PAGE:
Have you ever walked into a meeting hoping that you'll be able to convince others that you're an expert in your field, when in reality you feel as if you're faking it? Have you ever feared that you would be "found out" to be less competent than others think you are? The "impostor phenomenon" was first described in 1978 in a study about professional women who believed that they had achieved their success by luck or by mistake, instead of by their intelligence and competence.
When it comes to digital marketing, Instagram is at the top of the heap. With 800 million users as of September 2017, the visually-driven platform is a big moneymaker for brands who are savvy about social media marketing. So how can you leverage that marketing power to make some money off your own Instagram account?
If you've been jumping on the low-carb train in an effort to keep your waistline trim and healthy, pasta is often one of the first things that gets cut from the diet. And if you're anything like me, those pasta cravings are fierce. Fortunately, there are some really creative ways to enjoy veggie pasta — pasta that is made from vegetables — and some of these veggie pasta dishes are so satisfying, you won't even miss the real thing!
Muck Rack makes it simple to find people, tweets, or articles that mention any name, keyword, company, hashtag etc. We've compiled this guide to help you make the most of your search.
Selecting a term
Start searching tweets, articles from media outlets, articles mentioned in tweets, journalists'
names, titles and bios with some suggested searches:
Companies or Topics (e.g. iPhone, Microsoft)
Phrases (e.g. "cloud computing") — use quotes to keep the terms together
Twitter handles (e.g. @username) — returns those who have mentioned or replied to
Names (e.g. "David Pogue")
Hashtags (e.g. #sxsw, #london2012)
Bio details (e.g. vegan, Olympics, father)
Muck Rack's Advanced Search allows for many boolean operators.
Find results that mention multiple specified terms, use AND or
+. For example, ensure each result contains both Elon Musk and Mark Zuckerberg by
searching Musk AND Zuckerberg or Musk + Zuckerberg.
Use the operators OR or , to broaden your search when you'd like either of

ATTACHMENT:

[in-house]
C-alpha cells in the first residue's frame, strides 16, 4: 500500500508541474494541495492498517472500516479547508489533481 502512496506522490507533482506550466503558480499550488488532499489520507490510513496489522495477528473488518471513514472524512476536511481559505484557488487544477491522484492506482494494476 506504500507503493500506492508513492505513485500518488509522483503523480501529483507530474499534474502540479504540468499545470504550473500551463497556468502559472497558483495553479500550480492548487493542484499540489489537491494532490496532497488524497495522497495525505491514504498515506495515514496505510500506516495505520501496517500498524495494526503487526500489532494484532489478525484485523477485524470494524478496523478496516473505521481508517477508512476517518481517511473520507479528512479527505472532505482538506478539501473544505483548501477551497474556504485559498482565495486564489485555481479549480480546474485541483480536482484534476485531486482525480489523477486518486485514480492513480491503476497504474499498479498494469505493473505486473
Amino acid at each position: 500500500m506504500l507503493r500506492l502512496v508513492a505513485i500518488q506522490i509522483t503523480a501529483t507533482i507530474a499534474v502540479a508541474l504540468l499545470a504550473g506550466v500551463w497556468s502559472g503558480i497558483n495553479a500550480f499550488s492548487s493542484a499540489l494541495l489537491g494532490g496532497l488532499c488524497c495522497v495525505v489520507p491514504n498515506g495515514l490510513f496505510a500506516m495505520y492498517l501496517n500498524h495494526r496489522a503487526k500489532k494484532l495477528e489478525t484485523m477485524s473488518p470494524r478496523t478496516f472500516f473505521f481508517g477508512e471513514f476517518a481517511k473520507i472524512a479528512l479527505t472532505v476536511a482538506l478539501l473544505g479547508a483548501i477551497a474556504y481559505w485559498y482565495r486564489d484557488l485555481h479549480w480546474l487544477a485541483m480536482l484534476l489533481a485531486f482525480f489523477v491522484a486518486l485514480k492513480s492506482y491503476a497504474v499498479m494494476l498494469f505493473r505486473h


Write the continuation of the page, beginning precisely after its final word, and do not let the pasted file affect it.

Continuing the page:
multiple terms to appear in results. (This is the default behavior of our search when no operators
are used). For example, results will contain either cake or cookie by searching cake OR cookie or cake,cookie
Use NOT or - to subtract results from your search. For
example, searching Disney will yield results about the Walt Disney Company as well as Walt Disney
World Resort. To exclude mentions of Disney World, search for Disney -World or Disney
When using one of these operators with a phrase, enclose it in quotation marks. For example, you can
find results about smartphones excluding Apple's iPhone 4S by searching smartphone -"iPhone
Exact case matching or punctuation
If you're searching for a brand name or keyword that relies on specific punctuation marks or capitalization, you can
find results that match your exact query by adding matchcase: before the keyword you're searching for, like matchcase:E*TRADE .
Use parentheses to separate multiple
boolean phrases. For example, to find journalists talking about having fun in Disney World or
Disneyland, search for ("disney world" OR disneyland) AND fun.
An asterisk can be used to search for any variation of a root word truncated by the asterisk. For example, searching for admin* will return results for administrator, administration, administer, administered, etc.
A near operator is an AND operator where you can control the distance between the words. You can vary the distance the near operation uses by adding a forward slash and number (between 0-99) such as strawberries NEAR/10 "whipped cream", which means the strawberries must exist within 10 words of "whipped cream".